On three occasions yesterday, I was reminded of the importance of maintaining a studied relationship with one’s greatest student, the self. A favorite mantra of mine, adopted from Michelangelo, is “Ancora Imparo.” Translated into English, “I am still learning,” or “Yet I am learning” is a phrase that often serves to remind me of the importance of holding an attitude of the insatiably curious, open-minded student.
Chatting away with my sister as I prepared to leave for my morning yoga class, she relayed how much she had increasingly come to cherish her relationships with mentors in her field. I smiled as I listened to her, for it was only the day before that I had spent several hours with a deeply valued mentor who had taken time from his own busy day to consult with me on several cases. It was through his eyes that my perspective was broadened and, thus, my ability to aid my clients was increased. Were it not for such kind, wise souls, I might limp along with myopic vision. By taking a look through the eyes of another, my objectivity increases, and my field of vision becomes more broad and deep. Long after I left my afternoon meeting, my mentor’s words spiraled about me and within me. His gentle, yet intensely intelligent spirit, is a force that I carry with me often.
It wasn’t much later, as my fellow yoga students filed out into the arms of the warm, sparkling day, that I struck up a conversation with a professor at our local junior college. Serendipitously, she, too, began talking of the necessity–and the pleasure–of remaining in an attitude of constant learning. A slight, wiry woman with a youthful and enthusiastic attitude, I’ve often admired her passion for her chosen field. She thrives on teaching history as though it is her very food. With the fall semester drawing to a close, I sensed a bit of sadness that her flock of beloved students would be off to different grounds. Pausing for mere seconds, she smiled quickly as she quipped, “But I learn so much from all of my students. That’s one thing about being a professor: I am learning, always learning. I strive to learn so that I have more to offer my students, yet I find that I learn so much from my students–from what they teach me!” I, too, would enjoy taking one of her courses; there is much richness to discover from spirited, impassioned educators who delight in the fluidity of the student-teacher role.
Later that afternoon, reluctantly leaving the embrace of the warm early winter sun, I returned indoors to tend to office tasks and an avalanche of mail. The sun’s rays warmed me through the window, and I smiled as I lingered upon a message from a former client. Her kinds words of thanks brought mentoring into my thoughts once again. With simple poignancy, she expressed her gratitude for the lessons she had learned from working with me. She was grateful that the foundation she had built was becoming increasingly “cemented” into her new way of life. I paused to reflect on this client who, with her thirst for self-awareness and her desire to heal from old wounds, had been a splendid instructor to me. At first downtrodden and weary, she initially clung to me for temporary strength. Resilient and courageous, she faced her path with increasing humor, tenacity, and determination. It had been my privilege to witness and buoy her journey. Even as I write now, I smile deeply as I think upon her, for she is a tremendous woman who now shines her light upon others.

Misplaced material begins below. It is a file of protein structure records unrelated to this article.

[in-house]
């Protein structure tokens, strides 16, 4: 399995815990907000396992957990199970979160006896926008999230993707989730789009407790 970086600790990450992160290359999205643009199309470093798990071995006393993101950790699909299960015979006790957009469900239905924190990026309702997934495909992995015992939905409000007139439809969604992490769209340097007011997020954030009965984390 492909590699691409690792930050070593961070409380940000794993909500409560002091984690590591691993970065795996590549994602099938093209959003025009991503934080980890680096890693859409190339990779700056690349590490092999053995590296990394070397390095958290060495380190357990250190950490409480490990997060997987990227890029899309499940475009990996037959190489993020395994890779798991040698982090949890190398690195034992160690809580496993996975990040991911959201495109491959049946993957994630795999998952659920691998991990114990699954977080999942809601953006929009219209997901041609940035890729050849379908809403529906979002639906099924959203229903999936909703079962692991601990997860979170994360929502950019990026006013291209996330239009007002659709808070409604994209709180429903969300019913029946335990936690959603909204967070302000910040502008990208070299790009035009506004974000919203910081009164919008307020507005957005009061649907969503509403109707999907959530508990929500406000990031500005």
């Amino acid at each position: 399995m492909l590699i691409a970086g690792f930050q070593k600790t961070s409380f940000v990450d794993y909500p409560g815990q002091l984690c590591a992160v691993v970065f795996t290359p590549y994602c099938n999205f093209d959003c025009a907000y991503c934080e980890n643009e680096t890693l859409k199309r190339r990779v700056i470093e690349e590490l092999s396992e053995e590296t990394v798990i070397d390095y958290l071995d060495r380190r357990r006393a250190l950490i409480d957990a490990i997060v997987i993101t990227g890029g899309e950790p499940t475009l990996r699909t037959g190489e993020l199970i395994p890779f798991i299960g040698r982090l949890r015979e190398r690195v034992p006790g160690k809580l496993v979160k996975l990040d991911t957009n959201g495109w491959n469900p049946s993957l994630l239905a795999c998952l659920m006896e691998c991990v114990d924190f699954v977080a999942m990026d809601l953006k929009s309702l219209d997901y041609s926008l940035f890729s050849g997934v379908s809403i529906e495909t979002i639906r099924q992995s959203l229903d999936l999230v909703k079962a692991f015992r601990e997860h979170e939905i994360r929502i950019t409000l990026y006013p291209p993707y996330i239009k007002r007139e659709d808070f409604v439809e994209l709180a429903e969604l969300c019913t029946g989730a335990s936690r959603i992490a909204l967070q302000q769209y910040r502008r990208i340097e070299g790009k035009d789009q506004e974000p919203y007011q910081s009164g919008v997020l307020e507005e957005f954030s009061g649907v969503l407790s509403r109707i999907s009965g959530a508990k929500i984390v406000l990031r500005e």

As Saturdays tend to do, the ephemeral moments disappeared and dusk was upon me. Having made dinner for a neighbor, I walked the short distance home under a dark indigo sky set to twinkling by its treasure trove of stars. In for the night, I reflected upon my day. Thoughts adrift, I moved to the window to study the stars and the brilliant half moon. My gaze softened as I laughed softly into the still, now-chilly air. There was a time when, with the naive eyes and mind of a youngster, I thought I knew everything I needed to know. Now, I realize that I can never know enough; the world and all upon it will forever be my greatest teachers. The strains of some of my favorite Louis Armstrong’s lyrics swirled through my mind, “I hear babies crying, I watch them grow. They’ll learn much more, than I’ll never know. And I think to myself… It’s a wonderful world.” With music in my heart and the stillness of night about me, it became ever clearer that the day’s lesson of learning through teaching, of being mentored in myriad ways, was exquisitely precious. Minutes later, I drifted off to sleep with the quiet assurance that, under the soft rays of new daylight, I would wake to learn and grow anew.